Yossi Mosbacher, Farad Khoyratee, Miri Goldin, Sivan Kanner, Yenehaetra Malakai, Moises Silva, Filippo Grassia, Yoav Ben Simon, Jesus Cortes, Ari Barzilai, Timothée Levi, and Paolo Bonifazi. Toward neuroprosthetic real-time communication from in silico to biological neuronal network via patterned optogenetic stimulation. Scientific Reports 10: 7512, 2020 [pdf]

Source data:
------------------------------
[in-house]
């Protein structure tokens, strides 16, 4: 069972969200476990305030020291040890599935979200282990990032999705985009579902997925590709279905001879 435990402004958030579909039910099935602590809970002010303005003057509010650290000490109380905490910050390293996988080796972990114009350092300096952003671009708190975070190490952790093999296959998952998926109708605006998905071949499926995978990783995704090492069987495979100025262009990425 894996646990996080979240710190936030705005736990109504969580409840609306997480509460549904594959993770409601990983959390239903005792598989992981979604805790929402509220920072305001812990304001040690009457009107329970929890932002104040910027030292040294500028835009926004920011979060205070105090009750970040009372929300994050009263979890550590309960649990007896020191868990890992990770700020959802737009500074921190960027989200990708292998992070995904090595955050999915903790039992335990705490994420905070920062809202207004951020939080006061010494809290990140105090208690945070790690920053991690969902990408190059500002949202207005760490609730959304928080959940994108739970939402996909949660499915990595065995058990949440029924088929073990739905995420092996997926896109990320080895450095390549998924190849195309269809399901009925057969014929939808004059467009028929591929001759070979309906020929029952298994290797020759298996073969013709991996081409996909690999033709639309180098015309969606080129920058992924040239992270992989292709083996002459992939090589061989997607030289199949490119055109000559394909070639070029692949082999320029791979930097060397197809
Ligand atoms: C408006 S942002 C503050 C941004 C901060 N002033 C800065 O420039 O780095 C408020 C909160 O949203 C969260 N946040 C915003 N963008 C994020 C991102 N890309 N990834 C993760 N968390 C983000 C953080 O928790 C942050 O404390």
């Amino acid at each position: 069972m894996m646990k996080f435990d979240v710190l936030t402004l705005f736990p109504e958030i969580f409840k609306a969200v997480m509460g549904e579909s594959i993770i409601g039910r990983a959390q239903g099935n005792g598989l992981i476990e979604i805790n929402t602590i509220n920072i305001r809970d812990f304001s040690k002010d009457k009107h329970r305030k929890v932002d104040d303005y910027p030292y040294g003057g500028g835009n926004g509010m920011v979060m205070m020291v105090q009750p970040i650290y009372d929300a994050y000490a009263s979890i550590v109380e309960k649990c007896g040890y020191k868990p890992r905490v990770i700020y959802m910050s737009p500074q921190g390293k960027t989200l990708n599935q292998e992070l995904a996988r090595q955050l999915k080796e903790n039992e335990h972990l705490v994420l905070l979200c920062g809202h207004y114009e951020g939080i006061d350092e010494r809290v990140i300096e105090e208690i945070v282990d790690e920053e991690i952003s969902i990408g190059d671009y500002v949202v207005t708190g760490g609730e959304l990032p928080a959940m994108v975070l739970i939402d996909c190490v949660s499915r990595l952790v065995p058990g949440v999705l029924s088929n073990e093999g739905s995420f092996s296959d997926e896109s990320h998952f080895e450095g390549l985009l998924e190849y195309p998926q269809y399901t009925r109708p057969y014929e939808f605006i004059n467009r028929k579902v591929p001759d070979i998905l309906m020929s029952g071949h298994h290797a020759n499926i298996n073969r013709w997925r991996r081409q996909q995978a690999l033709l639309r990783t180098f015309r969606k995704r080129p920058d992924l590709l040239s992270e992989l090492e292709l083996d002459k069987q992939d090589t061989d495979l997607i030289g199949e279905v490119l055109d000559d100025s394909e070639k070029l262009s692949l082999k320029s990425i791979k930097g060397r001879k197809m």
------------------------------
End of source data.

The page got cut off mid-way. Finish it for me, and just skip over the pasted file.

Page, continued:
Restoration of the communication between brain circuitry is a crucial step in the recovery of brain damage induced by traumatic injuries or neurological insults. In this work we present a study of real-time unidirectional communication between a spiking neuronal network (SNN) implemented on digital platform and an in-vitro biological neuronal network (BNN), generating similar spontaneous patterns of activity both spatial and temporal. The communication between the networks was established using patterned optogenetic stimulation via a modified digital light projector (DLP) receiving real-time input dictated by the spiking neurons’ state. Each stimulation consisted of a binary image composed of 8 × 8 squares, representing the state of 64 excitatory neurons. The spontaneous and evoked activity of the biological neuronal network was recorded using a multi-electrode array in conjunction with calcium imaging. The image was projected in a sub-portion of the cultured network covered by a subset of the all electrodes. The unidirectional information transmission (SNN to BNN) is estimated using the similarity matrix of the input stimuli and output firing. Information transmission was studied in relation to the distribution of stimulus frequency and stimulus intensity, both regulated by the spontaneous dynamics of the SNN, and to the entrainment of the biological networks. We demonstrate that high information transfer from SNN to BNN is possible and identify a set of conditions under which such transfer can occur, namely when the spiking network synchronizations drive the biological synchronizations (entrainment) and in a linear regime response to the stimuli. This research provides further evidence of possible application of miniaturized SNN in future neuro-prosthetic devices for local replacement of injured micro-circuitries capable to communicate within larger brain networks.